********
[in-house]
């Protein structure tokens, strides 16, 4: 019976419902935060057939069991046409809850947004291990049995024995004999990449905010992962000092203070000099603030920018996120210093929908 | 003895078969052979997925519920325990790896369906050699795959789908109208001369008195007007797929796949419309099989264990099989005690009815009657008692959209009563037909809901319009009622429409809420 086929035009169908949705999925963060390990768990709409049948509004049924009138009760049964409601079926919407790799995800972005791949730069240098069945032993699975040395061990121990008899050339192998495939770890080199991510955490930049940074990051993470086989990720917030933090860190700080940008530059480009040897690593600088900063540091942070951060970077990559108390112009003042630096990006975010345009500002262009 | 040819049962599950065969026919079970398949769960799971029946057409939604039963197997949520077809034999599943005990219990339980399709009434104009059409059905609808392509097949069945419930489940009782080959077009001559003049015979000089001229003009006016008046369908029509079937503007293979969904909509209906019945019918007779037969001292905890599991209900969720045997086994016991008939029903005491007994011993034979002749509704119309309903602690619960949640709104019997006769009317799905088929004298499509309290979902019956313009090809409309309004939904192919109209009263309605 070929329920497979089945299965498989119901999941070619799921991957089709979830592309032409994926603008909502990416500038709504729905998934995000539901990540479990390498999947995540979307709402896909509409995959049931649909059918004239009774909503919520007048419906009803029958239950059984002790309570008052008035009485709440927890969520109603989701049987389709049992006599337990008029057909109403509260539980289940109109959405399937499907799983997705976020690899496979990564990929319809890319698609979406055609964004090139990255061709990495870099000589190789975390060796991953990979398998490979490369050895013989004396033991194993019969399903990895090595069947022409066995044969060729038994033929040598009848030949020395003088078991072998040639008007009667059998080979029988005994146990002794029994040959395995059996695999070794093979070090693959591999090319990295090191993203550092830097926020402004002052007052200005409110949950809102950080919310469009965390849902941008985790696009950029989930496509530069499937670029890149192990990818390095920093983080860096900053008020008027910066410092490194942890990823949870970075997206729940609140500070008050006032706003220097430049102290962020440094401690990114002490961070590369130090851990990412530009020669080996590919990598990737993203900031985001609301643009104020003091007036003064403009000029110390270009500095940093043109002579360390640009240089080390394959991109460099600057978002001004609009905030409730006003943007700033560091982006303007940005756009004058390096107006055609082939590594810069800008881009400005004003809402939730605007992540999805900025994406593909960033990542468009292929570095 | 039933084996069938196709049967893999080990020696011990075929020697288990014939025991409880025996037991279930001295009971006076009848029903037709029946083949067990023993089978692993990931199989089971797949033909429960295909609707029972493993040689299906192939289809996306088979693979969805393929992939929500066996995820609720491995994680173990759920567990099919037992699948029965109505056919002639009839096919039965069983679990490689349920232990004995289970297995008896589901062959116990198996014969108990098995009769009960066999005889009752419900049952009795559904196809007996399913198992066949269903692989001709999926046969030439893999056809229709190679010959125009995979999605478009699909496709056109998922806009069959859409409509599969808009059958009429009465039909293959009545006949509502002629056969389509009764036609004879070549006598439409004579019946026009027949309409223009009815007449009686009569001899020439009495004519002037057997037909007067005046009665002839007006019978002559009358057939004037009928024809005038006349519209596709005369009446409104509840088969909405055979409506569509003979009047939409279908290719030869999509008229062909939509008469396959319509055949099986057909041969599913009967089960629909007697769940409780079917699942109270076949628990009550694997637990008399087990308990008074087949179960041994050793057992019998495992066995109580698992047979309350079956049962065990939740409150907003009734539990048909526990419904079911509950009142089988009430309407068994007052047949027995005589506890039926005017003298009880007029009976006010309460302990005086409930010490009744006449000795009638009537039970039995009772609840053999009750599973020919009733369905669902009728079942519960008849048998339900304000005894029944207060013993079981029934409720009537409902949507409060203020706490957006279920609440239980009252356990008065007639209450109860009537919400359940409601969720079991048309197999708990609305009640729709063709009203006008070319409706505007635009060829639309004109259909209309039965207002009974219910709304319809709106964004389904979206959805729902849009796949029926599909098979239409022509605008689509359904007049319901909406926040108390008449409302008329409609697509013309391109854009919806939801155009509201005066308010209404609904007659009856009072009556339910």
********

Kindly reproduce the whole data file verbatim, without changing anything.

[in-house]
């Protein structure tokens, strides 16, 4: 019976419902935060057939069991046409809850947004291990049995024995004999990449905010992962000092203070000099603030920018996120210093929908 | 003895078969052979997925519920325990790896369906050699795959789908109208001369008195007007797929796949419309099989264990099989005690009815009657008692959209009563037909809901319009009622429409809420 086929035009169908949705999925963060390990768990709409049948509004049924009138009760049964409601079926919407790799995800972005791949730069240098069945032993699975040395061990121990008899050339192998495939770890080199991510955490930049940074990051993470086989990720917030933090860190700080940008530059480009040897690593600088900063540091942070951060970077990559108390112009003042630096990006975010345009500002262009 | 040819049962599950065969026919079970398949769960799971029946057409939604039963197997949520077809034999599943005990219990339980399709009434104009059409059905609808392509097949069945419930489940009782080959077009001559003049015979000089001229003009006016008046369908029509079937503007293979969904909509209906019945019918007779037969001292905890599991209900969720045997086994016991008939029903005491007994011993034979002749509704119309309903602690619960949640709104019997006769009317799905088929004298499509309290979902019956313009090809409309309004939904192919109209009263309605 070929329920497979089945299965498989119901999941070619799921991957089709979830592309032409994926603008909502990416500038709504729905998934995000539901990540479990390498999947995540979307709402896909509409995959049931649909059918004239009774909503919520007048419906009803029958239950059984002790309570008052008035009485709440927890969520109603989701049987389709049992006599337990008029057909109403509260539980289940109109959405399937499907799983997705976020690899496979990564990929319809890319698609979406055609964004090139990255061709990495870099000589190789975390060796991953990979398998490979490369050895013989004396033991194993019969399903990895090595069947022409066995044969060729038994033929040598009848030949020395003088078991072998040639008007009667059998080979029988005994146990002794029994040959395995059996695999070794093979070090693959591999090319990295090191993203550092830097926020402004002052007052200005409110949950809102950080919310469009965390849902941008985790696009950029989930496509530069499937670029890149192990990818390095920093983080860096900053008020008027910066410092490194942890990823949870970075997206729940609140500070008050006032706003220097430049102290962020440094401690990114002490961070590369130090851990990412530009020669080996590919990598990737993203900031985001609301643009104020003091007036003064403009000029110390270009500095940093043109002579360390640009240089080390394959991109460099600057978002001004609009905030409730006003943007700033560091982006303007940005756009004058390096107006055609082939590594810069800008881009400005004003809402939730605007992540999805900025994406593909960033990542468009292929570095 | 039933084996069938196709049967893999080990020696011990075929020697288990014939025991409880025996037991279930001295009971006076009848029903037709029946083949067990023993089978692993990931199989089971797949033909429960295909609707029972493993040689299906192939289809996306088979693979969805393929992939929500066996995820609720491995994680173990759920567990099919037992699948029965109505056919002639009839096919039965069983679990490689349920232990004995289970297995008896589901062959116990198996014969108990098995009769009960066999005889009752419900049952009795559904196809007996399913198992066949269903692989001709999926046969030439893999056809229709190679010959125009995979999605478009699909496709056109998922806009069959859409409509599969808009059958009429009465039909293959009545006949509502002629056969389509009764036609004879070549006598439409004579019946026009027949309409223009009815007449009686009569001899020439009495004519002037057997037909007067005046009665002839007006019978002559009358057939004037009928024809005038006349519209596709005369009446409104509840088969909405055979409506569509003979009047939409279908290719030869999509008229062909939509008469396959319509055949099986057909041969599913009967089960629909007697769940409780079917699942109270076949628990009550694997637990008399087990308990008074087949179960041994050793057992019998495992066995109580698992047979309350079956049962065990939740409150907003009734539990048909526990419904079911509950009142089988009430309407068994007052047949027995005589506890039926005017003298009880007029009976006010309460302990005086409930010490009744006449000795009638009537039970039995009772609840053999009750599973020919009733369905669902009728079942519960008849048998339900304000005894029944207060013993079981029934409720009537409902949507409060203020706490957006279920609440239980009252356990008065007639209450109860009537919400359940409601969720079991048309197999708990609305009640729709063709009203006008070319409706505007635009060829639309004109259909209309039965207002009974219910709304319809709106964004389904979206959805729902849009796949029926599909098979239409022509605008689509359904007049319901909406926040108390008449409302008329409609697509013309391109854009919806939801155009509201005066308010209404609904007659009856009072009556339910």